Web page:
You missed the BIG BLACK EMBOLDENED paragraph at the bottom of the post that explains how to change from Unity to Classic. For punishment, you must read two or more JournalXtra posts for homework. Not too much of a punishment, I know, given that my writing is so awesome but, none-the-less you might learn something. Start with this one.

Geraint

Thanks for the ‘Ubuntu C;assic’ tip – that saved me hours of work.

My productivity had plummeted with the new interface – thank goodness I don’t have to use it any more :)

You’re welcome. I agree 100%: Unity is a horrible interface.

Codeelegance

Thank God for the “Ubuntu Classic” tip.  One look at Unity, and I had the download running for 10.10.  What is it with Linux Desktop Developers?  I left KDE because of the interfering eye candy, now this?

I don’t know. My understanding was that Linux is about freedom – if you dislike something about the desktop then you can change it. Sadly, I think the Ubuntu developers forgot that when they developed Unity.

LXDE is a good alternative to Unity. It is a pretty basic desktop shell/environment. I’ve written a list of alternatives at https://journalxtra.com/2011/04/omg-unity-is-horrible-what-do-i-do/

From what I’ve read, Gnome 3 will be a built in option for Ubuntu 11.10 users. Personally, I will be giving Ubuntu a lot of distance in the future – I’m sticking with KDE on Kubuntu for a while.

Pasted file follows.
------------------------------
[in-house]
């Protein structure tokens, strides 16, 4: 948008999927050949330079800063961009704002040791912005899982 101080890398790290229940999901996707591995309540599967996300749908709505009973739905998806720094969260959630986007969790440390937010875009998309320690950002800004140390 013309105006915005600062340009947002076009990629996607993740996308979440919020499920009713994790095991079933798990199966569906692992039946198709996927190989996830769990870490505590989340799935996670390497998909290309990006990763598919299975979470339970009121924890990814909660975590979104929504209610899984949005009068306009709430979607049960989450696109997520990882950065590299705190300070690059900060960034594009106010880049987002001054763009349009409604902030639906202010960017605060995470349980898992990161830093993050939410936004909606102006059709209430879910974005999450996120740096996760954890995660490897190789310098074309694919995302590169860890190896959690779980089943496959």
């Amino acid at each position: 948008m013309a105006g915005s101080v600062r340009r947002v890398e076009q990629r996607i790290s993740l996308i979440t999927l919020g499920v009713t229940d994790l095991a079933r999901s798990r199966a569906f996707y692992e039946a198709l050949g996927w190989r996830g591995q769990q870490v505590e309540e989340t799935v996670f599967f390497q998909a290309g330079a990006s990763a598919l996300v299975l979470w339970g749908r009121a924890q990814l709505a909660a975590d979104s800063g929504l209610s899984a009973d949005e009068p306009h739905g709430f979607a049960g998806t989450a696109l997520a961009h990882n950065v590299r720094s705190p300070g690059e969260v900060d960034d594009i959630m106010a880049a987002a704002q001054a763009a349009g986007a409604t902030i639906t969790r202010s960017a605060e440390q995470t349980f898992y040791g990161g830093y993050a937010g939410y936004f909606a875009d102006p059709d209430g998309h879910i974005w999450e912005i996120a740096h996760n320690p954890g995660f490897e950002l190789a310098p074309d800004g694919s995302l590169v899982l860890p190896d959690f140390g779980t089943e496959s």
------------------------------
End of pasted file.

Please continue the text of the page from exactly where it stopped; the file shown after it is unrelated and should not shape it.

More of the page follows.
Mari Huana

all fair complaints most of those bugged me at first, but much of them can be fixed with customizations.

Chris

I love unity – and I hated the usability of Gnome. The Unity taskbar gives me everything I ever wanted, without installing annoying extras like Awn…

I’m much more productive with Unity than with Gnome.

CC

I think it is great although I am far from being an expert in the field of computers.
I does all that I ask of it and its a new look as well. I am pleased.  To the engineers
standing out on a limb… Well done, thanks for the new look.

One of the best things about Linux is the level of customization it gives to end users like you and I. I just can’t get along with Unity. It isn’t that it’s different to what I’m used to using; it just does not do what I expect desktop shell to do. I think it is great to see innovation. I like that the Ubuntu team took a brave step and introduced something new to Linux. I just wish more consideration had been given to the desires of those end users whom might prefer the old way of doing things. I… Read more »